Disputed Territory? Google Maps Localizes Borders Based on Local Laws

Dec 1, 2009 • 8:08 am | comments (1) by twitter Google+ | Filed Under Other Google Topics
 

Did you know that there are countries out there that have a dispute on where their border begins and ends? Yea, you know that. But did you know that Google will show different borders depending on how and where you access Google Maps?

A Google Maps Help thread has a post from Brian from the Google Maps team who explains how this works. He said:

It is Google's standard practice to show all disputed regions around the world on its global properties, such as on maps.google.com. It has been Google’s consistent and global policy to depict disputed regions as per the claims made by the disputing/claiming nations on its global properties. This does not in any way endorse or affirm the position taken by any side but merely provides complete information on the prevailing geo-political situation to our users of global properties in a dispassionate and accurate manner. Products that have been localized to the local domain of a region such as maps.google.co.in may depict that country’s position as per the mandate of their local laws.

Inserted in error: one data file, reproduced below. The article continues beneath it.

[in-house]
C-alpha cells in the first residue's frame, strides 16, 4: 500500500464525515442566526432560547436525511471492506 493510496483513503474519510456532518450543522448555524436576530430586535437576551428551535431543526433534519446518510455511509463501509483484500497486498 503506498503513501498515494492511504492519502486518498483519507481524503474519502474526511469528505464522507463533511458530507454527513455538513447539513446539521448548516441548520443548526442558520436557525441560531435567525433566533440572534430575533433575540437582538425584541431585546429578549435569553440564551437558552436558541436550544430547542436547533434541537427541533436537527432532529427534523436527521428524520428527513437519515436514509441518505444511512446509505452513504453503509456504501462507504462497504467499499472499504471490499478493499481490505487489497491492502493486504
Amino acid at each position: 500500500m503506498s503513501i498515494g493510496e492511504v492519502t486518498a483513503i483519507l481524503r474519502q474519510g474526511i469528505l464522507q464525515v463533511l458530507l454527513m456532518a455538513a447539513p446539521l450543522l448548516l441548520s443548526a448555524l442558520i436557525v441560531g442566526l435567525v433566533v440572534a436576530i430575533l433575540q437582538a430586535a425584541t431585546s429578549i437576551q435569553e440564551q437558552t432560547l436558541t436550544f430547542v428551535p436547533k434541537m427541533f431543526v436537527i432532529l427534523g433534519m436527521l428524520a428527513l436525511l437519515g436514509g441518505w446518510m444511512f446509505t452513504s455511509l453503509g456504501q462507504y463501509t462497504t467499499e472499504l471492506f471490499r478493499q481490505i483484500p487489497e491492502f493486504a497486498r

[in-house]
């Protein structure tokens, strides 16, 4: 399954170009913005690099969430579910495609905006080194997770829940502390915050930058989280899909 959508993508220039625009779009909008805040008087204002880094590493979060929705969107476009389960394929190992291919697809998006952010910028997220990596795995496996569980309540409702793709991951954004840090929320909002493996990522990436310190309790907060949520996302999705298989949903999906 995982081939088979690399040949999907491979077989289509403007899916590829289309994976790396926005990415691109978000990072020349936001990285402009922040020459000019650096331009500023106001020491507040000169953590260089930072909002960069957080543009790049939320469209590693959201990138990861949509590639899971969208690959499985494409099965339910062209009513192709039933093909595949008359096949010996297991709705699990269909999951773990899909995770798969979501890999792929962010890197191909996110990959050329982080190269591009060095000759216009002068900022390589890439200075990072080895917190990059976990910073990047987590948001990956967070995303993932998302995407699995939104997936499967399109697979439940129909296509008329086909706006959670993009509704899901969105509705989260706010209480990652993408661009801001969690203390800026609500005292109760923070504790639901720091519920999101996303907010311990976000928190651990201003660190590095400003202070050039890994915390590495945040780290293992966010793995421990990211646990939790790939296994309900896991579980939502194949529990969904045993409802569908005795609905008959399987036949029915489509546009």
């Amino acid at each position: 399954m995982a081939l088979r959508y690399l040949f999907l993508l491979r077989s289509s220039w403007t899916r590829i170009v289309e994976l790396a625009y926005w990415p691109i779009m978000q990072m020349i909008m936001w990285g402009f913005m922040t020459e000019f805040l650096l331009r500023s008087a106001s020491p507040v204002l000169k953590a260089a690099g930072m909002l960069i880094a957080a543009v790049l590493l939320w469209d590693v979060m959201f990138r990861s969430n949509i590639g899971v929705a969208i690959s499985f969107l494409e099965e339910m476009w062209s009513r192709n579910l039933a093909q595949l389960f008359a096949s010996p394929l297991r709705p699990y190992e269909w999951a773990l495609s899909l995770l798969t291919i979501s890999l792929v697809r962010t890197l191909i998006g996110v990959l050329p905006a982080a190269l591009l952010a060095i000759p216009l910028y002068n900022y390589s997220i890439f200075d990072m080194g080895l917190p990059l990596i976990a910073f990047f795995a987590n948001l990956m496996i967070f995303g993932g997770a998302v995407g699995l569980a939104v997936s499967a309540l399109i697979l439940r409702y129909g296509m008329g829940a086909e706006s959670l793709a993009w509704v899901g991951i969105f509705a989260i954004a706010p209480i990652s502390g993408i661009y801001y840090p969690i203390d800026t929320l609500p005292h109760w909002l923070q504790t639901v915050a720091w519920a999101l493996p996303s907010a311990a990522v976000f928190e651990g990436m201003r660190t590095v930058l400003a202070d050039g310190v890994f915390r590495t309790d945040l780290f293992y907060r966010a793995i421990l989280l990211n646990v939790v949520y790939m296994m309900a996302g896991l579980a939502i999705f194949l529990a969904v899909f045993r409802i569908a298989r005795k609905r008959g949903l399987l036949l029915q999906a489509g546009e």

For example, compare Google India Maps to Google Maps and you will see the border lines look a bit different. Here are screen captures:

Google Maps India, The Border:

Google Maps India Border

Google Maps US, The Border:

Google Maps in US India Border

Notice the dotted lines in the US map, how it doesn't seem sure.

Forum discussion at Google Maps Help.

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Comments:

Amber

12/01/2009 02:22 pm

Interesting to see how Google Maps is handling this contentious issue. At ISciences we have researched and assembled a global map of national/sub-national political boundaries in raster format. Find out more here: http://geoserver.isciences.com:8080/geonetwork/srv/en/metadata.show?id=159&currTab=simple

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